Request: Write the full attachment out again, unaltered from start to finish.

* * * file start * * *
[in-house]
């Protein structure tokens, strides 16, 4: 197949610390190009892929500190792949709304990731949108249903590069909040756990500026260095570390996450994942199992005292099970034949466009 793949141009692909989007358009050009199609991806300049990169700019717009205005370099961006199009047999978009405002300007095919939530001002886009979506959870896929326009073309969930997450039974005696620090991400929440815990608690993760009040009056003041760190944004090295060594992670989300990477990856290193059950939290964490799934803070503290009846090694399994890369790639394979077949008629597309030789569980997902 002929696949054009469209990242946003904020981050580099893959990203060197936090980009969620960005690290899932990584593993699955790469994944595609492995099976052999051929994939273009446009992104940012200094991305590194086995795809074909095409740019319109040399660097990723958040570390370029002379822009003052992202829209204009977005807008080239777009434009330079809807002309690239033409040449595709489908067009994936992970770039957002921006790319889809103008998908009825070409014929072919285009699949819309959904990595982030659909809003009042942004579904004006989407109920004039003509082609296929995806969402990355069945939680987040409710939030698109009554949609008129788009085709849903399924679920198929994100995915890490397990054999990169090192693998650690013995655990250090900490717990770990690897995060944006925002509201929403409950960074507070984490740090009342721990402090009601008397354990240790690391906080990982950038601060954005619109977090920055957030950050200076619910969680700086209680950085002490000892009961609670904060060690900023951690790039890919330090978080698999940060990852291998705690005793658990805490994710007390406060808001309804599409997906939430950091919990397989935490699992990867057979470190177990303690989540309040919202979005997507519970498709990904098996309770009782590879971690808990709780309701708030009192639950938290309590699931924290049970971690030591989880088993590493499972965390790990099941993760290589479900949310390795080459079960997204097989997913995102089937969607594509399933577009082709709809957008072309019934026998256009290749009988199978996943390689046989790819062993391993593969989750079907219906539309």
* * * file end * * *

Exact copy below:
[in-house]
């Protein structure tokens, strides 16, 4: 197949610390190009892929500190792949709304990731949108249903590069909040756990500026260095570390996450994942199992005292099970034949466009 793949141009692909989007358009050009199609991806300049990169700019717009205005370099961006199009047999978009405002300007095919939530001002886009979506959870896929326009073309969930997450039974005696620090991400929440815990608690993760009040009056003041760190944004090295060594992670989300990477990856290193059950939290964490799934803070503290009846090694399994890369790639394979077949008629597309030789569980997902 002929696949054009469209990242946003904020981050580099893959990203060197936090980009969620960005690290899932990584593993699955790469994944595609492995099976052999051929994939273009446009992104940012200094991305590194086995795809074909095409740019319109040399660097990723958040570390370029002379822009003052992202829209204009977005807008080239777009434009330079809807002309690239033409040449595709489908067009994936992970770039957002921006790319889809103008998908009825070409014929072919285009699949819309959904990595982030659909809003009042942004579904004006989407109920004039003509082609296929995806969402990355069945939680987040409710939030698109009554949609008129788009085709849903399924679920198929994100995915890490397990054999990169090192693998650690013995655990250090900490717990770990690897995060944006925002509201929403409950960074507070984490740090009342721990402090009601008397354990240790690391906080990982950038601060954005619109977090920055957030950050200076619910969680700086209680950085002490000892009961609670904060060690900023951690790039890919330090978080698999940060990852291998705690005793658990805490994710007390406060808001309804599409997906939430950091919990397989935490699992990867057979470190177990303690989540309040919202979005997507519970498709990904098996309770009782590879971690808990709780309701708030009192639950938290309590699931924290049970971690030591989880088993590493499972965390790990099941993760290589479900949310390795080459079960997204097989997913995102089937969607594509399933577009082709709809957008072309019934026998256009290749009988199978996943390689046989790819062993391993593969989750079907219906539309």